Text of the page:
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and make each individual project bespoke

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and customised for that particular consumer.

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To go one step beyond this,

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a London designer is proposing users collaborate in the design process,

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adding a personal component to his original designs.

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With this system, an object is only produced if it is bought,

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so no surpluses and the personal touch

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means, perhaps, the user values the object more.

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I think that even the small object that is...

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..almost has no value, in terms of money...

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If you will add something to it,

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you are topping up the value rates, in some way, for you.

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And then you will keep it for years.

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A number of design websites are now harnessing

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the power of the internet to generate crowdsourced ideas.

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At Quirky, for example, members not only vote for original ideas,

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but shape every stage of the creation process,

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influencing what the final product will look like.

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Even helping to name it and deciding on a price tag.

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These platforms might seem like an opportunity, but could they

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actually be undermining the future for young designers?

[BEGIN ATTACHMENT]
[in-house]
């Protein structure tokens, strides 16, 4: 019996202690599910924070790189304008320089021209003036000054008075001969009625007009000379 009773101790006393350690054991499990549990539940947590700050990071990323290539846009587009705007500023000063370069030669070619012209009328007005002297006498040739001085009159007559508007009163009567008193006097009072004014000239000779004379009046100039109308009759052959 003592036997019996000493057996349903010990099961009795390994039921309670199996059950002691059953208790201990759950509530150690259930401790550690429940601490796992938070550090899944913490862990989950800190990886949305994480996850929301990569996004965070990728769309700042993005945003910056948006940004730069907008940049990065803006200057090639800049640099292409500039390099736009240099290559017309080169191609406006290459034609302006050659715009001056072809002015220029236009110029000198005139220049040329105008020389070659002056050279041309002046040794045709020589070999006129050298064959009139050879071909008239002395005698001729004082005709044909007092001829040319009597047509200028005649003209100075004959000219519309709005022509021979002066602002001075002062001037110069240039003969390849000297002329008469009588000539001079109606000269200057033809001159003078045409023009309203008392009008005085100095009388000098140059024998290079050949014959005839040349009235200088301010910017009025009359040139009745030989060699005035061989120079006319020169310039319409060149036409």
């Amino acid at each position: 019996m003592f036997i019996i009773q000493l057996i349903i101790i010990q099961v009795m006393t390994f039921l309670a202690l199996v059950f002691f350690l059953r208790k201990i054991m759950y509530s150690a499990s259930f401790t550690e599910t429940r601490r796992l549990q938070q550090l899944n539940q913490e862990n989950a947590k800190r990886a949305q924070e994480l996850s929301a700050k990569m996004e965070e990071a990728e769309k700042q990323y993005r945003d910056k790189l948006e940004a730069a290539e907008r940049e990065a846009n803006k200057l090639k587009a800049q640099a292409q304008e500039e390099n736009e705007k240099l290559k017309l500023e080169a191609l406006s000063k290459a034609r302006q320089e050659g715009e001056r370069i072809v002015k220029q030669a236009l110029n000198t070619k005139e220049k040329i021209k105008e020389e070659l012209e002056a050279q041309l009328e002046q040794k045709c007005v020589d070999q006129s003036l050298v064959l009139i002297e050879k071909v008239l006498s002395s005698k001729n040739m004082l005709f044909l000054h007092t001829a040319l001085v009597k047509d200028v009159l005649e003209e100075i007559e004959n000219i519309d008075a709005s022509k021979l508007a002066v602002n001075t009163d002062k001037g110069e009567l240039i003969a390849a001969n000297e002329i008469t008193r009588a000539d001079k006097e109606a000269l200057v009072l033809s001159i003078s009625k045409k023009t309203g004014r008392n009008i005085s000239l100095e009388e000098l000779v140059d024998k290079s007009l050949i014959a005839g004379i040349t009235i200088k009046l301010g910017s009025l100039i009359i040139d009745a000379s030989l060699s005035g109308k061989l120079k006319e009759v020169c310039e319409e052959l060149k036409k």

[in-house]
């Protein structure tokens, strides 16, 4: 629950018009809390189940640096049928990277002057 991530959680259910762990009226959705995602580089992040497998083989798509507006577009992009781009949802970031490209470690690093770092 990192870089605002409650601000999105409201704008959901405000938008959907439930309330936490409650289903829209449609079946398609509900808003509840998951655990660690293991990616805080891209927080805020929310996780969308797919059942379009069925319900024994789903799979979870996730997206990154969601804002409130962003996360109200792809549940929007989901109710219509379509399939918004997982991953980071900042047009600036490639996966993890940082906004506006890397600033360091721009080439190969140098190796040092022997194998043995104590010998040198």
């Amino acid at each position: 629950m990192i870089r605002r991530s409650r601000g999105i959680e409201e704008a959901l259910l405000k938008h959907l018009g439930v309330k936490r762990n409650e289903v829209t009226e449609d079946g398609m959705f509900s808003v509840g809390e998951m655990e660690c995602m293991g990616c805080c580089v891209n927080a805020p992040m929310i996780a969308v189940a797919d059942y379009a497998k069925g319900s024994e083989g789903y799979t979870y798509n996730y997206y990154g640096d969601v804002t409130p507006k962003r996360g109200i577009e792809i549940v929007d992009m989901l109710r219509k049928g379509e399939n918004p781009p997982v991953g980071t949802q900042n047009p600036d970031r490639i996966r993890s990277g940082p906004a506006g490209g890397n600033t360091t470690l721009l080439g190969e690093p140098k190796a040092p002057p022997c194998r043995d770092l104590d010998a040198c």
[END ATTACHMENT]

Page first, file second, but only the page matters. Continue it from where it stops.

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There is an economic reality which we're facing

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and the design industry has been very hit very badly.

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Graduates come out, there are no jobs.

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I do worry that they will perhaps not have been equipped properly

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to recognise what is a rip-off and what isn't.

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A lot of the mainstream crowdsourcing websites from...

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the impression I get is that they just automate this and amplify it.

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And they put a gloss over it

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and pretend that it's not free pitching, but essentially it is.

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So, personalised products and cut-and-paste homes,

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democratic design, is this really the glittering future?

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Well, not everyone is convinced.

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Digits2Widgets specialises in high-end 3D printing.

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They question whether just because everyone now CAN,

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they're necessarily going to WANT TO design and produce.